Session 228

Business Groups, Alliances, and Contracts

Track F

Date: Monday, October 12, 2009


Time: 12:45 – 14:00

Common Ground

Room: Meeting Room 7

James Lincoln, University of California-Berkeley

Title: Corporate Control, Reputation and Governance in Business Groups: Evidence from India


  • Apalak Khatua, XLRI Xavier School of Management
  • Sushil Khanna, Indian Institute of Management-Calcutta
  • Pradyot K Sen, University of Cincinnati

Abstract: In the context of family controlled business groups, where principal-principal issue is more crucial, agency theory offers a partial view. This study investigates the relationship between the implied cost of capital and reputation of the business groups. Our main thesis is that the spread between the cash flow right and control rights is perceived to be a risk factor by the market for the low reputation business groups, and it will increase the implied cost of capital for not so reputed business groups. On the other hand market allows cross investments to highly reputed business groups. The implied cost of equity might be low for reputed business groups, when the crossholding is directed towards protecting the minority shareholders from the exploitation of entrenched management.

Title: Fit to be Tied: Using Contracts Strategically to Ensure Partner Performance


  • Susan Perkins, Northwestern University
  • Mary-Hunter McDonnell, University of Pennsylvania
  • Edward Zajac, Northwestern University

Abstract: This study offers a theoretical and empirical analysis of how firms can strategically use contractual clauses in shareholder agreements to create successful partnerships. We examine the contract specifications used in over 400 shareholder agreements of Bovespa-listed firms in Brazil from 1998-2008. We develop a unique shareholder protection index to measure shareholder’s motives in contractual clauses and assess the effects on performance. We argue that success in strategic contracting is contingent on the composition of the shareholder group. Control groups composed of group-affiliates, family members, or many small stakeholders perform better with contract clauses that create and maintain control. However, partnerships between business group affiliated firms and minority shareholders perform better when employing anti-tunneling clauses and conciliatory control concessions that reduce the risk of expropriation.

Title: From Cooperation to Autonomy: When do Former Partner Firms Switch to Independent Operations?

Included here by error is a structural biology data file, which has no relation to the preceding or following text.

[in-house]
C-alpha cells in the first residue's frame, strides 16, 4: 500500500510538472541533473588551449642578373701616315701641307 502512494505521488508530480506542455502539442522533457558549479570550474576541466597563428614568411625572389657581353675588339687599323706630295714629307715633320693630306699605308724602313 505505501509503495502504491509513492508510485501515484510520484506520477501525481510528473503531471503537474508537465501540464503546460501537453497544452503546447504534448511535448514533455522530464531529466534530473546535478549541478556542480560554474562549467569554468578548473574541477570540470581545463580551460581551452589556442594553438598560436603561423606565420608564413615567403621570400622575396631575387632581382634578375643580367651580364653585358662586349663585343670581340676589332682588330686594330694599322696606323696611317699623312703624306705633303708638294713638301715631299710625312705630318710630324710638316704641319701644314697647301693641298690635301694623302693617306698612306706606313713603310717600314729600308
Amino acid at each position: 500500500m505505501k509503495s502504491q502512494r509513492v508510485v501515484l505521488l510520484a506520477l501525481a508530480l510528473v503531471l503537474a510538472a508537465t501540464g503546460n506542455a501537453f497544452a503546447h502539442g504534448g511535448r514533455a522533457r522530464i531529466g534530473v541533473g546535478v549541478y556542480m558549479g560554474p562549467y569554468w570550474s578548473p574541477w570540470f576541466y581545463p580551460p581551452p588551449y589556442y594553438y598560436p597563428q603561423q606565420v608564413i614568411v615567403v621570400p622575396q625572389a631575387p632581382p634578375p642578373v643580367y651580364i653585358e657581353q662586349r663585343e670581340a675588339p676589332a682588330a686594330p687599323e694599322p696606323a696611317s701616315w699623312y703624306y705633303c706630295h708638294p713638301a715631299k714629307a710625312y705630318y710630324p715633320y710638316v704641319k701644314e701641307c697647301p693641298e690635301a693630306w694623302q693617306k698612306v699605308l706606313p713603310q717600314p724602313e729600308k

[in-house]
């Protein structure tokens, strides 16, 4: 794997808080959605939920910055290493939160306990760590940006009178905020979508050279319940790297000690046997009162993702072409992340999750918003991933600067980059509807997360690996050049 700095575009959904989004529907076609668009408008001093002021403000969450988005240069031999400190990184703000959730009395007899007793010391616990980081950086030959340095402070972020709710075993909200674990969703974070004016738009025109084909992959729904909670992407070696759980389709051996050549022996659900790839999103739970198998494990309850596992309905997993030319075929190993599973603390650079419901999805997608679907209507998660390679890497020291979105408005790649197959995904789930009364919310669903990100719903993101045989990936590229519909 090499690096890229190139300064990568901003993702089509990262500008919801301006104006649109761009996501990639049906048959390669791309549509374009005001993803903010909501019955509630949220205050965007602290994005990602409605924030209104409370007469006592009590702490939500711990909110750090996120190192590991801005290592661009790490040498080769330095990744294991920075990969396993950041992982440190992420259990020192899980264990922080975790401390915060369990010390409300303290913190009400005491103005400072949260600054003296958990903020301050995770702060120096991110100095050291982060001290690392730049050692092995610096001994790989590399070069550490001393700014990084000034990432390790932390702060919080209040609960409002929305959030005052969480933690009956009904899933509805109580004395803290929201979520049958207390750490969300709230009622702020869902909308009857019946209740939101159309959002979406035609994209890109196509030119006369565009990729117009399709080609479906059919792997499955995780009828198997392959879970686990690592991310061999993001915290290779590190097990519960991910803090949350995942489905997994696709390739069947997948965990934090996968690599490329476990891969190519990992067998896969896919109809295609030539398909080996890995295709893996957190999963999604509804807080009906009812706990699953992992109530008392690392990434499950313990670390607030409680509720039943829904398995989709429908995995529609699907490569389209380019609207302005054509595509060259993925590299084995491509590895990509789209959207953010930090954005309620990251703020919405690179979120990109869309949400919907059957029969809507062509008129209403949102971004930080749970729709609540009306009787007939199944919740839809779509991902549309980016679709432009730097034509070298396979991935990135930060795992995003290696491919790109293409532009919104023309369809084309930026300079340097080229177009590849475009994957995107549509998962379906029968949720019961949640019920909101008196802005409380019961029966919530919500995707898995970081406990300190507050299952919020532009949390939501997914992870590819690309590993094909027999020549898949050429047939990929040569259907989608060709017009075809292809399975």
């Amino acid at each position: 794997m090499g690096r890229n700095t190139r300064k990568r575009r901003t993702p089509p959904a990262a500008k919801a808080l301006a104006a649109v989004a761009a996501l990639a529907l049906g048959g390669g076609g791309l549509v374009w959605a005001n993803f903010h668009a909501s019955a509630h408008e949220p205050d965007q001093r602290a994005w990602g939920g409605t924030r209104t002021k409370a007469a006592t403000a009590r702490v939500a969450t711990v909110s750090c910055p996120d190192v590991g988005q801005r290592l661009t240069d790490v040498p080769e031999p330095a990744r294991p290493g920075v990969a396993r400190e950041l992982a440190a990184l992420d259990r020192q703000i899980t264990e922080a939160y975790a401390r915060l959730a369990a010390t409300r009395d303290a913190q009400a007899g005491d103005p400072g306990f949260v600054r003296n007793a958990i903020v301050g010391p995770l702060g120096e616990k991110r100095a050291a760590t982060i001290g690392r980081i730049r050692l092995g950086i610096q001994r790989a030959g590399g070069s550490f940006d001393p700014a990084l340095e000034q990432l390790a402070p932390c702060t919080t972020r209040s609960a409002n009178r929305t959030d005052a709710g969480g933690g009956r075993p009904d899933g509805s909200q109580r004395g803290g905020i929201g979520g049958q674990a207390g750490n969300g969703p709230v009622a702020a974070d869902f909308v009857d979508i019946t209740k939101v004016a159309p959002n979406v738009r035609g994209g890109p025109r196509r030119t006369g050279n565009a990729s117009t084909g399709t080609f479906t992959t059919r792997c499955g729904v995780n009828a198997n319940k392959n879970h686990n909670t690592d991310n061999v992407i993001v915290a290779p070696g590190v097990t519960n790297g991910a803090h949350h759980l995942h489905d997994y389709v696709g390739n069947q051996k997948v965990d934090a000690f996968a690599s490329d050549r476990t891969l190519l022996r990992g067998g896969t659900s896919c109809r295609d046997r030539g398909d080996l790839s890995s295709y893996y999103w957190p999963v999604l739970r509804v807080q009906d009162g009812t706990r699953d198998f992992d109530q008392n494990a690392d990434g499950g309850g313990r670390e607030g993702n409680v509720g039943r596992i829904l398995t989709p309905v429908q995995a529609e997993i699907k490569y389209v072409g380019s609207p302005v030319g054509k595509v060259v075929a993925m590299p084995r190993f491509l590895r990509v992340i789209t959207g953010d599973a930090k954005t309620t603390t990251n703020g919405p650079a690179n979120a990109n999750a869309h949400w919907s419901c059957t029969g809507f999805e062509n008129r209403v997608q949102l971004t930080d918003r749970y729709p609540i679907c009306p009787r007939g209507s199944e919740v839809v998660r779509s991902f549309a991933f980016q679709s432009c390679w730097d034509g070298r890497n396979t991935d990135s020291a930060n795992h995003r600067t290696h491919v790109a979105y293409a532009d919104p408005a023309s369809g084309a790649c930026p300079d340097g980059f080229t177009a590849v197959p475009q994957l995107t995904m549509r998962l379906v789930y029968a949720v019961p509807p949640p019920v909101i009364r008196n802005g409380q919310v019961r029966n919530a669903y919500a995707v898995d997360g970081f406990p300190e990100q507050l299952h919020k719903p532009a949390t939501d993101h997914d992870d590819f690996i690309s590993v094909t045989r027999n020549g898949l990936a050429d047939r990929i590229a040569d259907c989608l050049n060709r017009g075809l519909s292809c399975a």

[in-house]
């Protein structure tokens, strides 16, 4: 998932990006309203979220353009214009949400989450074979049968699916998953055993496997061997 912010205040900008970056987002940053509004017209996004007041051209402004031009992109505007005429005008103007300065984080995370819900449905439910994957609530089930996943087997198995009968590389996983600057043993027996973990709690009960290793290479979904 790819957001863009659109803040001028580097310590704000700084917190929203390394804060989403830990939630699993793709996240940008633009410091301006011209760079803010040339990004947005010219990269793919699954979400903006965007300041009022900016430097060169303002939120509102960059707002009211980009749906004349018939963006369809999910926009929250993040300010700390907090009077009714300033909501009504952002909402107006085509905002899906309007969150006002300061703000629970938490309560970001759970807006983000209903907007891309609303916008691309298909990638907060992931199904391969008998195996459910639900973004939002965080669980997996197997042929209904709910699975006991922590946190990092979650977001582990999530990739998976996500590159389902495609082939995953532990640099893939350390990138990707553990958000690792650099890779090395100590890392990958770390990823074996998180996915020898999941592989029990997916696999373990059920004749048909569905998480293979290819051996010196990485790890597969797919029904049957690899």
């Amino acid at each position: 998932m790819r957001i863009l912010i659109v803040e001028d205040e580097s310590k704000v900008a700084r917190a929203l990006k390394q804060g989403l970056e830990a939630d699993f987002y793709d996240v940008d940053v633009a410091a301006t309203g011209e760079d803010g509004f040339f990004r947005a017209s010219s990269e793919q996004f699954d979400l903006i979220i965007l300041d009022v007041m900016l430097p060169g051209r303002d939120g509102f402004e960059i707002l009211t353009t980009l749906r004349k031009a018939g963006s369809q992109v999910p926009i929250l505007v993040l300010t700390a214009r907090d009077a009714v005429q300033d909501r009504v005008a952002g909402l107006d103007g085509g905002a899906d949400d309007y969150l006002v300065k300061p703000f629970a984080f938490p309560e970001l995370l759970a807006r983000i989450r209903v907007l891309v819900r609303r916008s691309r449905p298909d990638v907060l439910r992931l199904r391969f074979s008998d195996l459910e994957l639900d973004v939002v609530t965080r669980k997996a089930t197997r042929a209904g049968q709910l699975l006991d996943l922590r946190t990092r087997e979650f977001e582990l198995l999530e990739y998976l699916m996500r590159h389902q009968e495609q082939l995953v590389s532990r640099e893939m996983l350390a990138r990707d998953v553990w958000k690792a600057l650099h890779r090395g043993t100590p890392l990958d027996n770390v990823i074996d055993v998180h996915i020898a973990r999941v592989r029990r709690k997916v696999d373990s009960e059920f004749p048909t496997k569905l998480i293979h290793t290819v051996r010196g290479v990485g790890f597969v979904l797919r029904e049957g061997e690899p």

• Louis Mulotte, Tilburg University

Abstract: Accumulated theory and empirical evidence have suggested that access to new resources is a prime motive for collaborative ventures. In parallel, research indicated that inter-organizational knowledge transfers may enable firms to enhance their resource base. This study aims to integrate both perspectives. We investigate to what extent firms can form collaborations in order to acquire the resources necessary to subsequently expand independently. Data on new product introductions in the aircraft industry indicate that collaborative know-how enhances the ability of firms that were formerly in collaborations to unveil their own designs whereas the level of causal ambiguity of the resources accessed in cooperation and the time elapsed since the latest collaborative efforts decrease it. We then discuss how our study contributes to the inter-organizational learning literature.

Title: Intracompany Governance and Innovation


  • Sharon Belenzon, Duke University
  • Tomer Berkovitz, Columbia University

Abstract: This paper investigates the effect of financial development on the incentives to form business groups. We examine how this relation varies across exogenous industry conditions, legal environments, and firms’ life cycle. Since correlations from cross-country regressions are hard to interpret in the causal sense, we use exogenous industry measures to investigate the channel through which financial development affects group affiliation. Using a new comprehensive firm-level dataset on group affiliation covering fifteen European countries, we find that countries with less developed financial markets have a disproportionately higher percentage of group affiliates in industries with high levels of external financial dependence and asymmetric information. We interpret this finding as an indication that firms in less developed equity and debt markets join business groups to benefit from their significant internal capital markets.